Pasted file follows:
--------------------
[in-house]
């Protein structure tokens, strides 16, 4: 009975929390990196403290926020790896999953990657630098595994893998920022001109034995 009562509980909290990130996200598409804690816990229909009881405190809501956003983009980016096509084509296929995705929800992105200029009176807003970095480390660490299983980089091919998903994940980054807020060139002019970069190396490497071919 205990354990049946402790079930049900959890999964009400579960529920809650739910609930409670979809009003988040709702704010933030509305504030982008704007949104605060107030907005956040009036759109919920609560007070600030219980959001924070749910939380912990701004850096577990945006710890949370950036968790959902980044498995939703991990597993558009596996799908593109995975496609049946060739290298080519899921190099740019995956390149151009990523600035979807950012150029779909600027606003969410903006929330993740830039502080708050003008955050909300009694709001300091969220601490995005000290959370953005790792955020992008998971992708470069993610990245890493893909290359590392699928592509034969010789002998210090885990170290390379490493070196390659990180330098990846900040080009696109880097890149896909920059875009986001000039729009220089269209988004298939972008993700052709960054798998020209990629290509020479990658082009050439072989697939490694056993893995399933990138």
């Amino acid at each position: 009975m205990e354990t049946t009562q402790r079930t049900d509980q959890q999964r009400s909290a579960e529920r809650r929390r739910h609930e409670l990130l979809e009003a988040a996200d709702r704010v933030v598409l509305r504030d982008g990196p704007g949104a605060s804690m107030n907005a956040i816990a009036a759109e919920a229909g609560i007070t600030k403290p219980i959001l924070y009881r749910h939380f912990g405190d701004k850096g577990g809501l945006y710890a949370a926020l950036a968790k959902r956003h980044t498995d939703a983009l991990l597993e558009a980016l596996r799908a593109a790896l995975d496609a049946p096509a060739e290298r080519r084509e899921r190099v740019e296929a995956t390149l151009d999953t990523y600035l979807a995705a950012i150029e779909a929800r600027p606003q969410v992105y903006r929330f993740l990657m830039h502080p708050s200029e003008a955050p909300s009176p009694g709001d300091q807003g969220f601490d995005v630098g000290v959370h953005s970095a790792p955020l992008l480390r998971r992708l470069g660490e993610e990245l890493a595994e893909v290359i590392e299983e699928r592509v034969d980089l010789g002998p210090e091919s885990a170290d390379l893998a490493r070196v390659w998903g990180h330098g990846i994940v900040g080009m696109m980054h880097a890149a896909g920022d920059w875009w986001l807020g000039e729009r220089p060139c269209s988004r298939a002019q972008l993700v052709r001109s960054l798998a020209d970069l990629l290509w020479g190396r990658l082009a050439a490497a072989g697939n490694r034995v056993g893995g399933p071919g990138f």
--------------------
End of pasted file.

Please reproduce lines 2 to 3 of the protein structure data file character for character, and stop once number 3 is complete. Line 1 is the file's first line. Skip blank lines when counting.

């Protein structure tokens, strides 16, 4: 009975929390990196403290926020790896999953990657630098595994893998920022001109034995 009562509980909290990130996200598409804690816990229909009881405190809501956003983009980016096509084509296929995705929800992105200029009176807003970095480390660490299983980089091919998903994940980054807020060139002019970069190396490497071919 205990354990049946402790079930049900959890999964009400579960529920809650739910609930409670979809009003988040709702704010933030509305504030982008704007949104605060107030907005956040009036759109919920609560007070600030219980959001924070749910939380912990701004850096577990945006710890949370950036968790959902980044498995939703991990597993558009596996799908593109995975496609049946060739290298080519899921190099740019995956390149151009990523600035979807950012150029779909600027606003969410903006929330993740830039502080708050003008955050909300009694709001300091969220601490995005000290959370953005790792955020992008998971992708470069993610990245890493893909290359590392699928592509034969010789002998210090885990170290390379490493070196390659990180330098990846900040080009696109880097890149896909920059875009986001000039729009220089269209988004298939972008993700052709960054798998020209990629290509020479990658082009050439072989697939490694056993893995399933990138």
């Amino acid at each position: 009975m205990e354990t049946t009562q402790r079930t049900d509980q959890q999964r009400s909290a579960e529920r809650r929390r739910h609930e409670l990130l979809e009003a988040a996200d709702r704010v933030v598409l509305r504030d982008g990196p704007g949104a605060s804690m107030n907005a956040i816990a009036a759109e919920a229909g609560i007070t600030k403290p219980i959001l924070y009881r749910h939380f912990g405190d701004k850096g577990g809501l945006y710890a949370a926020l950036a968790k959902r956003h980044t498995d939703a983009l991990l597993e558009a980016l596996r799908a593109a790896l995975d496609a049946p096509a060739e290298r080519r084509e899921r190099v740019e296929a995956t390149l151009d999953t990523y600035l979807a995705a950012i150029e779909a929800r600027p606003q969410v992105y903006r929330f993740l990657m830039h502080p708050s200029e003008a955050p909300s009176p009694g709001d300091q807003g969220f601490d995005v630098g000290v959370h953005s970095a790792p955020l992008l480390r998971r992708l470069g660490e993610e990245l890493a595994e893909v290359i590392e299983e699928r592509v034969d980089l010789g002998p210090e091919s885990a170290d390379l893998a490493r070196v390659w998903g990180h330098g990846i994940v900040g080009m696109m980054h880097a890149a896909g920022d920059w875009w986001l807020g000039e729009r220089p060139c269209s988004r298939a002019q972008l993700v052709r001109s960054l798998a020209d970069l990629l290509w020479g190396r990658l082009a050439a490497a072989g697939n490694r034995v056993g893995g399933p071919g990138f």